DigiPen Institute of Technology Announces Data Breach |

On July 26, 2022, the DigiPen Institute of Technology reported a data breach after an unauthorized party gained access to files on the DigiPen network that contained sensitive consumer information. However, DigiPen has neither posted notice of the breach on its website nor has it publicly disclosed the data types compromised as a result of the breach. Thus, it remains to be seen what risks victims of the breach will face. However, after confirming the breach and identifying all affected parties, DigiPen Institute of Technology recently began sending out data breach letters to all affected parties.

If you received a data breach notification, it is essential you understand what is at risk and what you can do about it. To learn more about how to protect yourself from becoming a victim of fraud or identity theft and what your legal options are in the wake of the DigiPen Institute of Technology data breach, please see our recent piece on the topic here.

What We Know About the DigiPen Institute of Technology Data Breach

Based on the limited information available, on May 1, 2022, DigiPen detected a data security incident after it experienced difficulties accessing its computer system. In response, DigiPen secured its systems, informed law enforcement, and worked with third-party cybersecurity professionals to investigate the incident.

On June 15, 2022, DigiPen learned that an unauthorized party accessed certain files and data stored on its servers. Upon discovering that sensitive consumer data was accessible to an unauthorized party, DigiPen Institute of Technology reviewed all affected files to determine what information was compromised and which consumers were impacted by the incident.

On July 26, 2022, DigiPen Institute of Technology sent out data breach letters to all individuals whose information was compromised as a result of the recent data security incident.

More Information About DigiPen Institute of Technology

DigiPen Institute of Technology is a private, for-profit university based in Redmond, Washington, with secondary campuses in Singapore and Bilbao, Spain. DigiPen offers students the opportunity to obtain a bachelor’s or master’s degree in various programs, including computer science, animation, video game development, game design, sound design, and computer engineering. DigiPen currently has about 2,500 students, the vast majority of which are enrolled in the school’s undergraduate programs. DigiPen Institute of Technology employs more than 329 people and generates approximately $94 million in annual revenue.

How Can Victims of a Data Breach Protect Themselves from Identity Theft and Other Frauds?

The biggest risk in the wake of a data breach is a hacker using your personal information to steal your identity or selling your information to another person who intends to do the same. Unfortunately, there is very little you can do to prevent a data breach because once you give an organization your information, you are essentially trusting it to keep your information secure. However, there are steps you can take after a data breach to limit the chance a cybercriminal will use your information to steal your identity.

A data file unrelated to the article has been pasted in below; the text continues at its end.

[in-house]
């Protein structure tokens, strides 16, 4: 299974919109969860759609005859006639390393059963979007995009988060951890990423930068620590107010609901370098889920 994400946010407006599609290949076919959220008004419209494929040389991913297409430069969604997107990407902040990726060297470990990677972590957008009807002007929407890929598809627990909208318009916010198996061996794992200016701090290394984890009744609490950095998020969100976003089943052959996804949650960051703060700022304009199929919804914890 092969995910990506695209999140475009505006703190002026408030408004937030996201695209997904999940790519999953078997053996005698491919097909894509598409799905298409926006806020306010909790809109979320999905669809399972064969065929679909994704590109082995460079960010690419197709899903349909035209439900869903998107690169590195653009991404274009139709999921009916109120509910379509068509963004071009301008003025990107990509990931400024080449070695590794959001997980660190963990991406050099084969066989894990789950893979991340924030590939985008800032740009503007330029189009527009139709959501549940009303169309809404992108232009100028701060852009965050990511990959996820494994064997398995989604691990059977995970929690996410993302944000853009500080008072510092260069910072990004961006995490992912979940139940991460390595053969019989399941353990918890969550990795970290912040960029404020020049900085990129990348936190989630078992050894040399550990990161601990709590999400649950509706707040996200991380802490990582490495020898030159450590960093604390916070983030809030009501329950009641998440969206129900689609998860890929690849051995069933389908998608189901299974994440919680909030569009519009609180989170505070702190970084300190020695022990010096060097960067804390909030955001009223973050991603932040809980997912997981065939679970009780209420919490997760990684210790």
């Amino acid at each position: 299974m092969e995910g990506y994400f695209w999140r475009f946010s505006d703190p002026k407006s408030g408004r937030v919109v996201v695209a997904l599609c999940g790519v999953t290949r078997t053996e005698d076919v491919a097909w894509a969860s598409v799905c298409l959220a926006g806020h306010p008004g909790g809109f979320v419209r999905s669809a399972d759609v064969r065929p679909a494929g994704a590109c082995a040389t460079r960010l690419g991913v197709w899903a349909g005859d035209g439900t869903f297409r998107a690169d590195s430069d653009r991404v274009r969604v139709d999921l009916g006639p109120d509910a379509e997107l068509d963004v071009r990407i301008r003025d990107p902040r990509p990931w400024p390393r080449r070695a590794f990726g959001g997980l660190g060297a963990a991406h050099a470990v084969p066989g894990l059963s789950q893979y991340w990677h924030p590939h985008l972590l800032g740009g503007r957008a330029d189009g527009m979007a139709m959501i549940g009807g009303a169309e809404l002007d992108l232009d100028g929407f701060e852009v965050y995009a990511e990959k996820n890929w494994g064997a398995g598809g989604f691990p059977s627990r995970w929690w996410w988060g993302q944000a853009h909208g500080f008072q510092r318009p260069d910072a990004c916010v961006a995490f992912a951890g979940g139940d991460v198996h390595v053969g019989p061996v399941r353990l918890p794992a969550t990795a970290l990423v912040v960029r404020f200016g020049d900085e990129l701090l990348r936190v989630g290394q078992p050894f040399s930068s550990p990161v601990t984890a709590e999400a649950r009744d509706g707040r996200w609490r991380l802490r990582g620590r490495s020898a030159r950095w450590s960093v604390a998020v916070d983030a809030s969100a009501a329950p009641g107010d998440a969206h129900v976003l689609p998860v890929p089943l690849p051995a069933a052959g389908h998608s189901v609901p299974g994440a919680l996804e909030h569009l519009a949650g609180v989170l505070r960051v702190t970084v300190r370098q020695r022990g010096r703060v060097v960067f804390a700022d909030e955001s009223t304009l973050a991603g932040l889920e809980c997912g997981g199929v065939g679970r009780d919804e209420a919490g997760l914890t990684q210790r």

Figure Out What Data Was Compromised

The first step after a data breach is to review the letter sent by the organization that experienced the breach, identifying what information of yours was compromised. While the steps below apply to all breaches, there are certain additional steps you should take if a breach involves highly sensitive information like your Social Security number. This is because you can always close out your bank and credit card accounts, preventing a hacker from causing any further damages, but are stuck with your Social Security number, even if it makes it into the hands of a criminal.

Remain Vigilant in Checking Your Online Accounts

In most cases, hackers try to use any stolen information as quickly as possible. However, it may take some time for criminals to obtain other necessary bits of information before attempting to steal your identity. Thus, it is imperative that you diligently check your online bank and credit card accounts, as well as your credit report.

Sign Up for Free Credit Monitoring

Credit monitoring typically costs between $20 and $40 per month. However, in the wake of a data breach, companies usually offer victims free credit monitoring for a period of time. Taking a company up on its offer of free credit monitoring doesn’t impact your rights to bring a data breach lawsuit in the event the company’s negligence was a cause of the breach.

Consider a Fraud Alert or a Credit Freeze

By contacting any one of the three major credit bureaus, you can place a fraud alert or credit freeze on your credit accounts. A fraud alert notifies potential creditors that your information was recently leaked, putting them on notice that it may not be you who is applying for a new line of credit. A credit freeze prevents any company from pulling your credit without your advance approval. The Identity Theft Resource Center notes that placing a credit freeze on your credit account is the single best way to prevent fraud in the wake of a data breach.

Those who are interested in learning more about their options following a breach should reach out to an experienced data breach lawyer for immediate assistance.